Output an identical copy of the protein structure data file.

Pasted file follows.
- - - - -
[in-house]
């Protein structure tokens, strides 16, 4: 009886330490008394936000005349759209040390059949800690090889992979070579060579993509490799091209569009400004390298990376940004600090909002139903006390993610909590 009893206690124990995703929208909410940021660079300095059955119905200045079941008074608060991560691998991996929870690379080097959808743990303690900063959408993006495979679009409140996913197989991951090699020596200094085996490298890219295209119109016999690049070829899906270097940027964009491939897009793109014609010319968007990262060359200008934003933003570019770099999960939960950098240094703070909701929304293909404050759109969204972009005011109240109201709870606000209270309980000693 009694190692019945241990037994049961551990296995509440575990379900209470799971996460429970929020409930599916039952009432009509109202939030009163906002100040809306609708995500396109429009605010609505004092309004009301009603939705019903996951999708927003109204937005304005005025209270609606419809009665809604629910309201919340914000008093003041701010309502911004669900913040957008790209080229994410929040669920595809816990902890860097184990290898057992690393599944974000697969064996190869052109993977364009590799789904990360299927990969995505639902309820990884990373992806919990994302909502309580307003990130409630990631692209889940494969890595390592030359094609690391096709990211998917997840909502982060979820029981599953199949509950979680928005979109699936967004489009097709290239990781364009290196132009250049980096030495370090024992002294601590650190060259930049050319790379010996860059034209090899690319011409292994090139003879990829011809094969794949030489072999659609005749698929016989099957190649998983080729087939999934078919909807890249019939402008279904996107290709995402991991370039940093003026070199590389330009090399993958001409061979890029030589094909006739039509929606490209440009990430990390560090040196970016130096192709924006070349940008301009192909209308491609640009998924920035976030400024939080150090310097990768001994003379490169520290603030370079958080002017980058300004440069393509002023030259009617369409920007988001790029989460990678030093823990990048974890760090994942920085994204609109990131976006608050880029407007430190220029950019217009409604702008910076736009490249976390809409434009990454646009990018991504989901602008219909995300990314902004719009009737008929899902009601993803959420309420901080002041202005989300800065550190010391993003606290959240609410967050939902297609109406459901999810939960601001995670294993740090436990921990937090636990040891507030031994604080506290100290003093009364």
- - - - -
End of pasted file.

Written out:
[in-house]
């Protein structure tokens, strides 16, 4: 009886330490008394936000005349759209040390059949800690090889992979070579060579993509490799091209569009400004390298990376940004600090909002139903006390993610909590 009893206690124990995703929208909410940021660079300095059955119905200045079941008074608060991560691998991996929870690379080097959808743990303690900063959408993006495979679009409140996913197989991951090699020596200094085996490298890219295209119109016999690049070829899906270097940027964009491939897009793109014609010319968007990262060359200008934003933003570019770099999960939960950098240094703070909701929304293909404050759109969204972009005011109240109201709870606000209270309980000693 009694190692019945241990037994049961551990296995509440575990379900209470799971996460429970929020409930599916039952009432009509109202939030009163906002100040809306609708995500396109429009605010609505004092309004009301009603939705019903996951999708927003109204937005304005005025209270609606419809009665809604629910309201919340914000008093003041701010309502911004669900913040957008790209080229994410929040669920595809816990902890860097184990290898057992690393599944974000697969064996190869052109993977364009590799789904990360299927990969995505639902309820990884990373992806919990994302909502309580307003990130409630990631692209889940494969890595390592030359094609690391096709990211998917997840909502982060979820029981599953199949509950979680928005979109699936967004489009097709290239990781364009290196132009250049980096030495370090024992002294601590650190060259930049050319790379010996860059034209090899690319011409292994090139003879990829011809094969794949030489072999659609005749698929016989099957190649998983080729087939999934078919909807890249019939402008279904996107290709995402991991370039940093003026070199590389330009090399993958001409061979890029030589094909006739039509929606490209440009990430990390560090040196970016130096192709924006070349940008301009192909209308491609640009998924920035976030400024939080150090310097990768001994003379490169520290603030370079958080002017980058300004440069393509002023030259009617369409920007988001790029989460990678030093823990990048974890760090994942920085994204609109990131976006608050880029407007430190220029950019217009409604702008910076736009490249976390809409434009990454646009990018991504989901602008219909995300990314902004719009009737008929899902009601993803959420309420901080002041202005989300800065550190010391993003606290959240609410967050939902297609109406459901999810939960601001995670294993740090436990921990937090636990040891507030031994604080506290100290003093009364």